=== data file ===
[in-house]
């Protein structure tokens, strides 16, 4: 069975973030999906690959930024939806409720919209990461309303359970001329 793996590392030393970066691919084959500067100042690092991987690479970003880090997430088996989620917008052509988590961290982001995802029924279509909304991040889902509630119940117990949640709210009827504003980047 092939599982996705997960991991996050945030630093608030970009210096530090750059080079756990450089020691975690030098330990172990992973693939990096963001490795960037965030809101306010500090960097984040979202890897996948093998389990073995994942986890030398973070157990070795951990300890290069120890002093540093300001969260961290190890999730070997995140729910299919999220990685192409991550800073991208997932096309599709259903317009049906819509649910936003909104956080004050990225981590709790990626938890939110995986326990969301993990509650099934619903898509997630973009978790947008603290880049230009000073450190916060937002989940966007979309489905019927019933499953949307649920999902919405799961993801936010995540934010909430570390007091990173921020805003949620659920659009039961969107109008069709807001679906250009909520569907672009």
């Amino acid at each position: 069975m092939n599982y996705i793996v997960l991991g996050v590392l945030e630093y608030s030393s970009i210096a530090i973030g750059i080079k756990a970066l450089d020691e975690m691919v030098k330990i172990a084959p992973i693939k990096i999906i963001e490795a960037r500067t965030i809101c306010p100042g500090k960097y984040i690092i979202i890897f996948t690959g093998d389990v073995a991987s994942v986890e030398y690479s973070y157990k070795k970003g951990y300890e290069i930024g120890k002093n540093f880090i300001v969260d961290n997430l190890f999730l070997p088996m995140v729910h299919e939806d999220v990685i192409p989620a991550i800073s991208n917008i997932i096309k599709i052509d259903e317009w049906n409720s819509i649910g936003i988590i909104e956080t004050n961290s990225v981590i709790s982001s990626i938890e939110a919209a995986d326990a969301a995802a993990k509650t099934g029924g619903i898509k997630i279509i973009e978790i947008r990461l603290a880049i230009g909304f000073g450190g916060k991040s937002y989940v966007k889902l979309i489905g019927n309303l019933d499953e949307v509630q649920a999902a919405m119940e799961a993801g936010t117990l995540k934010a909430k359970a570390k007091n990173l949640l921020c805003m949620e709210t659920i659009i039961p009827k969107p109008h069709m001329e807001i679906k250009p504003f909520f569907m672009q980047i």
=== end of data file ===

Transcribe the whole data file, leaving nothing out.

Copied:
[in-house]
């Protein structure tokens, strides 16, 4: 069975973030999906690959930024939806409720919209990461309303359970001329 793996590392030393970066691919084959500067100042690092991987690479970003880090997430088996989620917008052509988590961290982001995802029924279509909304991040889902509630119940117990949640709210009827504003980047 092939599982996705997960991991996050945030630093608030970009210096530090750059080079756990450089020691975690030098330990172990992973693939990096963001490795960037965030809101306010500090960097984040979202890897996948093998389990073995994942986890030398973070157990070795951990300890290069120890002093540093300001969260961290190890999730070997995140729910299919999220990685192409991550800073991208997932096309599709259903317009049906819509649910936003909104956080004050990225981590709790990626938890939110995986326990969301993990509650099934619903898509997630973009978790947008603290880049230009000073450190916060937002989940966007979309489905019927019933499953949307649920999902919405799961993801936010995540934010909430570390007091990173921020805003949620659920659009039961969107109008069709807001679906250009909520569907672009």
């Amino acid at each position: 069975m092939n599982y996705i793996v997960l991991g996050v590392l945030e630093y608030s030393s970009i210096a530090i973030g750059i080079k756990a970066l450089d020691e975690m691919v030098k330990i172990a084959p992973i693939k990096i999906i963001e490795a960037r500067t965030i809101c306010p100042g500090k960097y984040i690092i979202i890897f996948t690959g093998d389990v073995a991987s994942v986890e030398y690479s973070y157990k070795k970003g951990y300890e290069i930024g120890k002093n540093f880090i300001v969260d961290n997430l190890f999730l070997p088996m995140v729910h299919e939806d999220v990685i192409p989620a991550i800073s991208n917008i997932i096309k599709i052509d259903e317009w049906n409720s819509i649910g936003i988590i909104e956080t004050n961290s990225v981590i709790s982001s990626i938890e939110a919209a995986d326990a969301a995802a993990k509650t099934g029924g619903i898509k997630i279509i973009e978790i947008r990461l603290a880049i230009g909304f000073g450190g916060k991040s937002y989940v966007k889902l979309i489905g019927n309303l019933d499953e949307v509630q649920a999902a919405m119940e799961a993801g936010t117990l995540k934010a909430k359970a570390k007091n990173l949640l921020c805003m949620e709210t659920i659009i039961p009827k969107p109008h069709m001329e807001i679906k250009p504003f909520f569907m672009q980047i």